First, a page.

(Aurelio S. Agcaoili, PhD, teaches at the University of Hawai’i at Manoa and coordinates the Ilokano and Philippine Drama and Film Program of the Department of Hawaiian and Indo-Pacific Languages and Literatures. You can email him at: [email protected] or log on to his website: asagcaoili.blogspot.com for other articles on Ilokano life, culture, and society. – Ed)
HERE we deny the equation of difficulty and impossibility, arguing that in the building up of an imagined nation—an imagined political entity that serves as the instrument for the pursuit of common ends for all the ethnolinguistic groups in the Philippines and the various Philippine communities in the diaspora—it is, indeed difficult to come up with a balance between all these opposing realities but nonetheless, there is the political and ethical obligation to find that balance as is demanded by the social contract, and which, in itself, one of the organizational bases of the social contract.
Forms of Knowledge and ‘Knowledges’
One of the key problems of the ‘scientificization’ of the current understanding of knowledge is that when ‘knowledge’ does not go through the rigor of what is generally understood as ‘the scientific method’ that begins with a problem and the search for that predictable, calculable, and repeatable procedure to subject the problem into ‘anatomical’ parts, such a body of knowledge must be rendered ‘unscientific.’ This kind of a position brings into the extreme the ‘shanghaiing’ of knowledge by today’s positivistic science and arrogating unto itself all claims to knowledge that follows the rigid scientific procedure that is hewed on prediction, calculation, and repetition. We register here an objection to this view of knowledge and propose the broad understanding of what human knowledge is all about and the even more democratic possibility that, in fact, human knowledge cannot be one and entire and whole even if this is the ideal but is, in reality, plural, tentative, exploratory, more-or-less, fluid. In looking at human knowledge this way, we are able to give a discursive space for other knowledge/s apart from the kind of knowledge that is familiar to us, and thus, is convenient and comfortable to us. It is discourse that we are after here—that reality that we have to guard in the coming into a conversation with all ‘others’ that are not really ‘others’ in the grand political project to create unity in diversity, a sense of the ‘et pluribus unum’ that allows the co-existences of all forms of expressions of human life.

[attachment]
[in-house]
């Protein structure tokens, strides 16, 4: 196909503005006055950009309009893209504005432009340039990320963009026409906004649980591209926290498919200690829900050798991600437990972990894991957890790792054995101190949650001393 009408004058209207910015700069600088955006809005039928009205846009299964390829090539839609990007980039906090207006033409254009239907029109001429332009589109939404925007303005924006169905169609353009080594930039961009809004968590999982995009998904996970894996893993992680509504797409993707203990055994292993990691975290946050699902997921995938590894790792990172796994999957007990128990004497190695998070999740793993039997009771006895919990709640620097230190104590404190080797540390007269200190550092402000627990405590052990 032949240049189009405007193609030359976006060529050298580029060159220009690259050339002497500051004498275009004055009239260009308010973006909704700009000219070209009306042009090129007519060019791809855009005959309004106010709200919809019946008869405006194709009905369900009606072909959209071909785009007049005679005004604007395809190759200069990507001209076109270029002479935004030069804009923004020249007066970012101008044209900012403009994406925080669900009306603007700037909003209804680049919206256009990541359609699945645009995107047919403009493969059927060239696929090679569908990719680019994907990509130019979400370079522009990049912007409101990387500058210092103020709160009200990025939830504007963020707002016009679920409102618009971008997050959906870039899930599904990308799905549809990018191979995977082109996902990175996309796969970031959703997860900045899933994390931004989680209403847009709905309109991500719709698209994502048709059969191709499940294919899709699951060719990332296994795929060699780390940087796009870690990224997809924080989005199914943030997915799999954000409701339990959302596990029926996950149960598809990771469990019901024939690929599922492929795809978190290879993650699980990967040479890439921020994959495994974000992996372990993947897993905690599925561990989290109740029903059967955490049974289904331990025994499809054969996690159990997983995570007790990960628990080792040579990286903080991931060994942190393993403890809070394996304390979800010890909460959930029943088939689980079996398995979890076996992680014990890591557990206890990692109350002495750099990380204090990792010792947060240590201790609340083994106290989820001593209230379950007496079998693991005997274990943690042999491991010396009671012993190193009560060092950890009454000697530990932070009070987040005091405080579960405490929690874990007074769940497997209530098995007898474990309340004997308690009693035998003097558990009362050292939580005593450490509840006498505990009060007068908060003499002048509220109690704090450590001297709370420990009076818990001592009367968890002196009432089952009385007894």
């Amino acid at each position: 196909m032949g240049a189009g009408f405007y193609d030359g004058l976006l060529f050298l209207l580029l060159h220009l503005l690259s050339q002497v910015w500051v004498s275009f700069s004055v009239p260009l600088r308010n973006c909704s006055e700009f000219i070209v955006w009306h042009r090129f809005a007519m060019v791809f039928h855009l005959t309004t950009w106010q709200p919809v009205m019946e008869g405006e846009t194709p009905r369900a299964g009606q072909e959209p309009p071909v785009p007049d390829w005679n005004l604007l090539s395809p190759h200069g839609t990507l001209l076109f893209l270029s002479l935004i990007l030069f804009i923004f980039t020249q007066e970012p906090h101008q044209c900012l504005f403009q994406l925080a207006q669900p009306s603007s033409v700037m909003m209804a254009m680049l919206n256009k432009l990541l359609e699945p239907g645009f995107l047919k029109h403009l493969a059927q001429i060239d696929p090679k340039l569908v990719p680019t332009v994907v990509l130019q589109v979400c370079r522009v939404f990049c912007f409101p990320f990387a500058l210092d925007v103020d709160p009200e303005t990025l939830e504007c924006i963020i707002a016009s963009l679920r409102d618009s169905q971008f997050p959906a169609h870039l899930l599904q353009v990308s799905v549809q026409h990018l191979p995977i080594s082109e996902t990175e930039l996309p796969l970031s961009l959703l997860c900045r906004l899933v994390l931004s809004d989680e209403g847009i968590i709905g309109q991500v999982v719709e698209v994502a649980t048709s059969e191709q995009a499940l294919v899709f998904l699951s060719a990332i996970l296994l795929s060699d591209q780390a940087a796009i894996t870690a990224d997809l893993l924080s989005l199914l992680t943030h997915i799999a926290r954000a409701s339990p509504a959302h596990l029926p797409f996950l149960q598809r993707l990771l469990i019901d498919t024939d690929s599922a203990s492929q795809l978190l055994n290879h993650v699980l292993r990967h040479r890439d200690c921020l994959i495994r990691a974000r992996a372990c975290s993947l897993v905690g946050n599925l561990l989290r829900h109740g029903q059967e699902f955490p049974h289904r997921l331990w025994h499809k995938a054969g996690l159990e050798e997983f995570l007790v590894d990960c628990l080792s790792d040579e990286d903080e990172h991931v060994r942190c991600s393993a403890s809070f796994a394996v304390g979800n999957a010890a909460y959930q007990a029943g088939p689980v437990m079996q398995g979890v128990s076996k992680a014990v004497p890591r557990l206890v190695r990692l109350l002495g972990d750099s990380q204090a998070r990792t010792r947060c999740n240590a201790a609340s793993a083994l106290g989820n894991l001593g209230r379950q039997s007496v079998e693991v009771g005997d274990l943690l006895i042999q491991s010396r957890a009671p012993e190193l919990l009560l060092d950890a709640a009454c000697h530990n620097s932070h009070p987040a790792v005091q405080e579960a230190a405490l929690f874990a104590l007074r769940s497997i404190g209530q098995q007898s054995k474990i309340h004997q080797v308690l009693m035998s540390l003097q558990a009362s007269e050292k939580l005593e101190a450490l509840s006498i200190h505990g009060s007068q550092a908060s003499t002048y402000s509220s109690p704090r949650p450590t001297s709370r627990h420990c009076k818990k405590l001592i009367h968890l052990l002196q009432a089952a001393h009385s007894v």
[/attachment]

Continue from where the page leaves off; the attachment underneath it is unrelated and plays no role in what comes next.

In IAS, we reject this subtle tyranny of this model of ‘scientific knowledge’ that marginalizes and erases the sincere and honest attempt of the ‘studies on the human and the social’ to make us understand what is it to be human and what is in human society that makes that society ‘human.’ This rejection does not reject the constructed truths of the ‘studies on the natural’ which studies is sometimes referred to as ‘the hard sciences’ or, in some instances, in its most extreme form, ‘the real science.’ In IAS, as in the PS, we see the creative connection, the constructive interface of both models of human knowledge, seeing that one needs the other for insight, and the other needs the other for explanation. For indeed as it were that ‘the studies on the human and social,’ also called ‘the studies of the cultural,’ presents to us insights that require explanation while the ‘studies of nature and physical world’ presents to us explanations of phenomena but such explanation needs re-framing so that we can draw from it an insight into what the world as ‘kosmos’ is all about. In practical terms, we ask the question: Does IAS need ‘the hard sciences,’ to wit, biology, chemistry, physics, astronomy, botany, genetics, botany and the like? The answer is yes. Corollary to this question is: Does botany have to have a nation? The answer is no, but it pays to have botany that makes use of itself in a particular culture, language, and body politic. For what would the use of botany if it cannot even tell the floral diversity of a place and therefore a culture or a language that have something to do with botany in the first place?